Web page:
[Maine]— Many of the almanacs in my collection are of the Maine Farmer’s Almanac, first published in 1818 (two years before Maine was sectioned off from Massachusetts and made a state—the 23rd in the Union).  The editor, Daniel Robinson, was a direct, sixth-generation descendent of pastor John Robinson, spiritual leader of the Mayflower Pilgrims. Daniel Robinson died in 1866 at 90 years of age, but his almanac was published into the 1960s. After Robinson’s death, the Farmer's Calendar essays in the Maine Farmer's Almanac ceased to reflect much about the agrarian culture of the day, focusing instead on matters of science and technological progress, such as it was.

[Leavitt’s]— The balance of almanac entries come from Leavitt’s Old Farmer’s Almanac. Dudley Leavitt haled from New Hampshire, published his first almanac in 1797, and died in 1851 at 90 years of age. Leavitt’s Almanacs were published into the 1930s

About The Essays
The old New England farmers were an economy-minded people. This comes through in their way of life as found in the many almanac essays. However, the almanac writers did not practice economy when it came to words and punctuation (especially commas and semicolons).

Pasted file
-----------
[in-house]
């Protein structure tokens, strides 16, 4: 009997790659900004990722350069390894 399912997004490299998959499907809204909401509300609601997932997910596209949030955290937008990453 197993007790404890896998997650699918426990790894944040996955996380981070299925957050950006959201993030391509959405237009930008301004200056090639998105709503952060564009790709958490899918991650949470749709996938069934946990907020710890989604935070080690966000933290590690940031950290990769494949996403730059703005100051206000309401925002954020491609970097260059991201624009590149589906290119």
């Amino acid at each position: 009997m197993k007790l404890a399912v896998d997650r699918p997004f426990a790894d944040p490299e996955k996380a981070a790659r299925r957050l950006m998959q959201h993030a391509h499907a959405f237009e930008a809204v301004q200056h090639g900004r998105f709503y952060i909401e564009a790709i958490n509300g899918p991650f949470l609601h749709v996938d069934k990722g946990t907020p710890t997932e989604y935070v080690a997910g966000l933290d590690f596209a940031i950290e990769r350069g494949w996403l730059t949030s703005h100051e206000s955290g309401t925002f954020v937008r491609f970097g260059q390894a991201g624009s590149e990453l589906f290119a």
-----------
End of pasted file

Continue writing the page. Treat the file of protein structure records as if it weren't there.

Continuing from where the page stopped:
That said, you may find the syntax, spelling, grammar, format &c. within these writings to be somewhat alien to your modern reading sensibilities. But don’t worry, you’ll get used to it as you read along. You’ll also see the evolution of  grammar and language over the 75-year span of this project.

I have put a lot of effort into faithfully transcribing these essays as they originally appeared. Most of the old spellings and idiosyncrasies of the original format remain. In a few (very few) instances, I have done some minor editing.

What I have not done is reprint these excerpts in the remarkably small font size the original almanac makers used (I transcribed the excerpts while looking through a large magnifying lens). So, you will have a much easier time reading the essays in the following pages than you would reading the actual almanacs.

As for the specific Farmer’s Calendar essays that I've chosen to include in this project, you will find relatively few for the years 1825 to 1850. That’s because the almanacs for those years are more rare and costly than after 1850. And, though I own all the Thomas’s almanacs after 1850, I have not included all of that almanac's Calendar essays because some were identical to a previous year, or very nearly so. My primary objective here is to present a broad (75-year) span of Farmer’s Calendar essays, not to chronicle every single one.

Thanks for joining me on this little journey of discovery into America's agraran past.

Herrick Kimball


This scanned image from the Thomas's almanac of 1860 
shows an example of a Farmer's Calendar essay in its 
original format. Click to see a larger view.